Every trader who has been active in the markets for any length of time knows this one single truth: you cannot account for, or completely hedge risk away – not all of it. Eventually you are going to find yourself in the market during an event that simply changes or redefines everything you think you know about risk, and then it will happen again.
RISK, RISK NEVER CHANGES
I have been in and around the markets since the age of 19. From personal experience, I know risk comes at you from numerous angles and it is impossible to avoid. I have worked, traded and lived through the crash of ’87, the dip of ’89, the meltdown in Asia in the mid 90’s, the crash of 2000, the loss of the Twin Towers, the Refco Bankruptcy and a host of smaller market shocks. None of that would prepare me for the volatility of January 15, 2015.
YOUR WORST TRADE IS YET TO COME
While I was studying for my Series 3 in the early 2k’s and establishing my track-record in Forex, I stumbled across a copy of The (Mis)Behavior of Markets by at the local bookstore. It put into simple terms much of what I inherently believed about risk, but either lacked the research to support or simply was unable to formalize on my own. I came away from that book with clarification on four basic beliefs:
- Your worst trade is yet to come
- It will happen sooner than you think
- It will happen more often than you think
- Risk is impossible to quantify
“Real markets are wild. Their price fluctuations can be hair-raising – far greater and more damaging than the mild variations of orthodox finance. That means that individual stocks and currencies are riskier than normally assumed. It means that stock portfolios are being put together incorrectly; far from managing risk, they may be magnifying it. It means that some trading strategies are misguided, and options mis-priced…”
Throughout my entire professional career – especially after Refco – I’ve tried to prepare myself for the next shock, how I might handle it, what the contingency plan is and how to move forward after the fact. The problem with planning for market shock is, it’s impossible to properly estimate volatility and even if you could, you would still have to assume the risk if you want trade.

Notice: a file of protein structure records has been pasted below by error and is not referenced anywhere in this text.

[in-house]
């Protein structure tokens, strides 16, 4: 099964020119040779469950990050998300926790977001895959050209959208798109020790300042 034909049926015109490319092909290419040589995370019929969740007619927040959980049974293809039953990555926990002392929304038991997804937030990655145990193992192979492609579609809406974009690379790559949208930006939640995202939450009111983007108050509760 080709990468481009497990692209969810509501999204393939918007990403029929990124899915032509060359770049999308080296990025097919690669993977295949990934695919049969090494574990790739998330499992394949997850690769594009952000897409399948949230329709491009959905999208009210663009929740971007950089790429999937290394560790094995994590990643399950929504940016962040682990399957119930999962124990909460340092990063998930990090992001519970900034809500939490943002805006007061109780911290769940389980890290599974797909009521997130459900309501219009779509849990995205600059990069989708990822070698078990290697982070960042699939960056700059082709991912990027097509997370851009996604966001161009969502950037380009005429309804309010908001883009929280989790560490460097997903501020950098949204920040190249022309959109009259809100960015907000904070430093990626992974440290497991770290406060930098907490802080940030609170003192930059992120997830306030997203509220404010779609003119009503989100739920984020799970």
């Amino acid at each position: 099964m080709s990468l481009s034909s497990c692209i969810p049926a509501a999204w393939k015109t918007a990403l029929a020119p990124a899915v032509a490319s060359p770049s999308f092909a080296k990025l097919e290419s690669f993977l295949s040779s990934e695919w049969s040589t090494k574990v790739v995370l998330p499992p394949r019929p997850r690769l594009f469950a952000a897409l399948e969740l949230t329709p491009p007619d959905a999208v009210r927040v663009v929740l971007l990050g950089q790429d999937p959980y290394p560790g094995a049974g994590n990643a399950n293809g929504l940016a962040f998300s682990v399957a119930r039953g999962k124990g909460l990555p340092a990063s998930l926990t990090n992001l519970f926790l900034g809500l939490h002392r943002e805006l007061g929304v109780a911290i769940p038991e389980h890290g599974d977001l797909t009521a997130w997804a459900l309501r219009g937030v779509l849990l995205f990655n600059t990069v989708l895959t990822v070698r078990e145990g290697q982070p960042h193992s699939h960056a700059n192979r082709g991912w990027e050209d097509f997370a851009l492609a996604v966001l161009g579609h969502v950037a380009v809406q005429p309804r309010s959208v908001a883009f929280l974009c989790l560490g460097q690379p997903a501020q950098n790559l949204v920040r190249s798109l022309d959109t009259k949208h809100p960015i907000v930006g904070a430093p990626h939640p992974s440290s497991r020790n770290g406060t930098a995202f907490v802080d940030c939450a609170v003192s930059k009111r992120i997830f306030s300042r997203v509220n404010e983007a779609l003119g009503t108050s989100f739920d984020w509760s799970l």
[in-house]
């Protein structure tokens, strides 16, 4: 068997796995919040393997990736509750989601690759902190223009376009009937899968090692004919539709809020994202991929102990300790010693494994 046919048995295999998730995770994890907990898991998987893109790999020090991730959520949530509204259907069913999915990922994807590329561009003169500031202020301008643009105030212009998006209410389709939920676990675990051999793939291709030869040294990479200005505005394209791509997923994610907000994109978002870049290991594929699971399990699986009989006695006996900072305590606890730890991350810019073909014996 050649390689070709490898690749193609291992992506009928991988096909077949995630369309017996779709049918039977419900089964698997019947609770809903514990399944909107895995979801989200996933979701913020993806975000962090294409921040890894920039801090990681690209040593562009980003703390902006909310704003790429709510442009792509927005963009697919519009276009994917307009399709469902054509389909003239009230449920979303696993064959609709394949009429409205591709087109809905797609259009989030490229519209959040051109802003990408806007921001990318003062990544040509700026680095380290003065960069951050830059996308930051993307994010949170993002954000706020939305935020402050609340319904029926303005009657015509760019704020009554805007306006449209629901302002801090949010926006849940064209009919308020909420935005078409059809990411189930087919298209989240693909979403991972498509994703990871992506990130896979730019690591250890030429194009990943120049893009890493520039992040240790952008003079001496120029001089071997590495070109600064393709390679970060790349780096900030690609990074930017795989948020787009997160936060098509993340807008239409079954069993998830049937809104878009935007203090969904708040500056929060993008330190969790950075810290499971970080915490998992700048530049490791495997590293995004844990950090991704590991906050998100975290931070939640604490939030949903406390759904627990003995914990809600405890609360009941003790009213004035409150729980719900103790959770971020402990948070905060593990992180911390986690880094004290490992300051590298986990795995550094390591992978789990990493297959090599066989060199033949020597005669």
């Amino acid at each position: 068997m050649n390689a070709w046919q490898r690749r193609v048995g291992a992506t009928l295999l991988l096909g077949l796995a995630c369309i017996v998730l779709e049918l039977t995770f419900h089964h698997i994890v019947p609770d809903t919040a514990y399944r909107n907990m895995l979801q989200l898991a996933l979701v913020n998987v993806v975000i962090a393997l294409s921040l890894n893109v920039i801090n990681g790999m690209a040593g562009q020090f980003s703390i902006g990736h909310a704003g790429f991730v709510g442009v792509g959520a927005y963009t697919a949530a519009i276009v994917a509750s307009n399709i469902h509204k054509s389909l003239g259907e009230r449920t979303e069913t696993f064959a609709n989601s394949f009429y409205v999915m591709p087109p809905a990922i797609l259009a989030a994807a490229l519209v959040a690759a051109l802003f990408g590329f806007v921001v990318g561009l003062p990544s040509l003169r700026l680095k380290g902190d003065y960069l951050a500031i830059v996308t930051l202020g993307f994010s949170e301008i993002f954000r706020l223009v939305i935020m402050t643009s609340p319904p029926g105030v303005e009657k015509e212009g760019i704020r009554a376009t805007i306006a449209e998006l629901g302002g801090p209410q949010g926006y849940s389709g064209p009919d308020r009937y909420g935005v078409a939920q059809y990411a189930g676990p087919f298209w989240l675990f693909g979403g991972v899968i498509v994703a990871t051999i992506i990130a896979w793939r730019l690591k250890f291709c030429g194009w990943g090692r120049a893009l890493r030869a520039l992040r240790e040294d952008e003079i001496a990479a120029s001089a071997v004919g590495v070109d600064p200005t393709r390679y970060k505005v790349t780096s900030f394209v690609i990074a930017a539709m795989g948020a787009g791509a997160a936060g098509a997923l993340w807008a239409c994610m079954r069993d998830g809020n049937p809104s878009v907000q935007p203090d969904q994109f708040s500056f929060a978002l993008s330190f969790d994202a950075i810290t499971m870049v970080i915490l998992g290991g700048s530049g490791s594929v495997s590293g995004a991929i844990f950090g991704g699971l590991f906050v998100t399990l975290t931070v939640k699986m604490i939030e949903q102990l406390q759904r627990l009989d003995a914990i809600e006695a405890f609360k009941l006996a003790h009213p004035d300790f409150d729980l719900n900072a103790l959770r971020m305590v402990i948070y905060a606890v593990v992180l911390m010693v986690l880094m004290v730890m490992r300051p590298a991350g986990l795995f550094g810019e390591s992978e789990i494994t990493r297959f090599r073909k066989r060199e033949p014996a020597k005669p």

Now the Forex world was chaos and I was in the middle of it again.
I had models that projected potential declines of 1000 pips, but you can never know when. At the end of the day if you’re going to be in the market you have to bite the risk bullet and hope you survive.
THE TREND IS YOUR FRIEND, UNTIL IT ISN’T
The days leading up to January 15, I was short CHF. Most of my exposure was in a set of long NZDCHF trades. I had taken a short-term trend signal on a dip despite my longer-term models signaling for counter-trend shorts. It was that longer-term model that saved me from real account damage, that and a lot of luck. The only reason I had abandoned the long trades is they had popped in my favor and I quickly covered them the day before after about 48 hours in the trade.
You always hear “The Trend is Your Friend”. Truth is, there is no single approach that doesn’t bring significant risk with it if you trade it long enough.
I LOVE WHAT I DO BUT I WONT DO IT FOR YOU: THE REAL IMPACT OF THE SNB FOR ME
Having survived the initial move, the real risk for me personally began to settle in. What were the next steps? After a long hiatus from managed funds I had decided late in 2012 it was time to give it another shot. The Refco BK had put a serious dent in the finances of the company – and in my own pocket as well – most of it to never be recovered. The decision to tackle all of it again wasn’t made lightly.
There was new compliance and oversight requirements, new reporting and backup plans, many procedures that were going to cost a lot of money in an area that had diminishing institutional interest and a lot more competition than when I started. However, I felt I still had something to offer, so, after a lot of thought and planning, I updated the grid where I build the Machine Learning models and proceeded to get to it.